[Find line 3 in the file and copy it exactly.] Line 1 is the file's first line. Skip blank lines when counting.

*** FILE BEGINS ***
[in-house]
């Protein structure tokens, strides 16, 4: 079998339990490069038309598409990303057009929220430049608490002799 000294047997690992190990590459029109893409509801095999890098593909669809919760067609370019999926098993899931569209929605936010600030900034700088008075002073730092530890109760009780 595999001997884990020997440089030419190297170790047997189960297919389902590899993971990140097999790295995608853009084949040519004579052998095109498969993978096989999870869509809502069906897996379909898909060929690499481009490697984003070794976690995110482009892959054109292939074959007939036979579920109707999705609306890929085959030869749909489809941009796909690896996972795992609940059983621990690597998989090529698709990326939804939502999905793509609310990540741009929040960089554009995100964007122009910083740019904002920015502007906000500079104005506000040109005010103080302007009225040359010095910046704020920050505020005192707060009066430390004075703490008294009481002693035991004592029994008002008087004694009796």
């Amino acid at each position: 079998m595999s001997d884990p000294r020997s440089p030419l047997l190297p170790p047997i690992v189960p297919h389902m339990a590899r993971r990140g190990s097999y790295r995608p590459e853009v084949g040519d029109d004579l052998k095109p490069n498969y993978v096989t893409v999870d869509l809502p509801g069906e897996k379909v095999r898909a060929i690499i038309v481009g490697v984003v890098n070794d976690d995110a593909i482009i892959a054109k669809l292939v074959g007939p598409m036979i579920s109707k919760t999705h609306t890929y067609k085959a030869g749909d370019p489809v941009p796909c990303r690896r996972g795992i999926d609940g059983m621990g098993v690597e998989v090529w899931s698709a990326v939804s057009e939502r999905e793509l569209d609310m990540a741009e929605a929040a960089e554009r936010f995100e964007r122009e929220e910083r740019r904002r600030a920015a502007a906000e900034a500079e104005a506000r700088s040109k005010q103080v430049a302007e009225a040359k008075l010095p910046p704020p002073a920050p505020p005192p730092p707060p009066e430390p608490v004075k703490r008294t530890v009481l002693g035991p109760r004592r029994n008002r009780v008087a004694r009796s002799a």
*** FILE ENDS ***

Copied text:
């Amino acid at each position: 079998m595999s001997d884990p000294r020997s440089p030419l047997l190297p170790p047997i690992v189960p297919h389902m339990a590899r993971r990140g190990s097999y790295r995608p590459e853009v084949g040519d029109d004579l052998k095109p490069n498969y993978v096989t893409v999870d869509l809502p509801g069906e897996k379909v095999r898909a060929i690499i038309v481009g490697v984003v890098n070794d976690d995110a593909i482009i892959a054109k669809l292939v074959g007939p598409m036979i579920s109707k919760t999705h609306t890929y067609k085959a030869g749909d370019p489809v941009p796909c990303r690896r996972g795992i999926d609940g059983m621990g098993v690597e998989v090529w899931s698709a990326v939804s057009e939502r999905e793509l569209d609310m990540a741009e929605a929040a960089e554009r936010f995100e964007r122009e929220e910083r740019r904002r600030a920015a502007a906000e900034a500079e104005a506000r700088s040109k005010q103080v430049a302007e009225a040359k008075l010095p910046p704020p002073a920050p505020p005192p730092p707060p009066e430390p608490v004075k703490r008294t530890v009481l002693g035991p109760r004592r029994n008002r009780v008087a004694r009796s002799a």